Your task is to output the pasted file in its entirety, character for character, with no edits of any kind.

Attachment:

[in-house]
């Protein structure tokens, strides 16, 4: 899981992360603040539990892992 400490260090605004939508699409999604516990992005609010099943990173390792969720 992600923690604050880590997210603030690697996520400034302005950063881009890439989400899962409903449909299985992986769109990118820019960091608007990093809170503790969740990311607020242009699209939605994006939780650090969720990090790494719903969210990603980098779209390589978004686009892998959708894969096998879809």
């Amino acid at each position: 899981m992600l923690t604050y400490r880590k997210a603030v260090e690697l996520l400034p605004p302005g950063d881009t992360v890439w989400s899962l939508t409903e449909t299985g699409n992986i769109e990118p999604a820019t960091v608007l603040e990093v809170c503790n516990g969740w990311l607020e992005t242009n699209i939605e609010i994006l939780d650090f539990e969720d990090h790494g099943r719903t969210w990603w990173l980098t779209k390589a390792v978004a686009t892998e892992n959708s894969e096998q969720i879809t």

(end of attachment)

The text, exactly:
[in-house]
């Protein structure tokens, strides 16, 4: 899981992360603040539990892992 400490260090605004939508699409999604516990992005609010099943990173390792969720 992600923690604050880590997210603030690697996520400034302005950063881009890439989400899962409903449909299985992986769109990118820019960091608007990093809170503790969740990311607020242009699209939605994006939780650090969720990090790494719903969210990603980098779209390589978004686009892998959708894969096998879809």
């Amino acid at each position: 899981m992600l923690t604050y400490r880590k997210a603030v260090e690697l996520l400034p605004p302005g950063d881009t992360v890439w989400s899962l939508t409903e449909t299985g699409n992986i769109e990118p999604a820019t960091v608007l603040e990093v809170c503790n516990g969740w990311l607020e992005t242009n699209i939605e609010i994006l939780d650090f539990e969720d990090h790494g099943r719903t969210w990603w990173l980098t779209k390589a390792v978004a686009t892998e892992n959708s894969e096998q969720i879809t």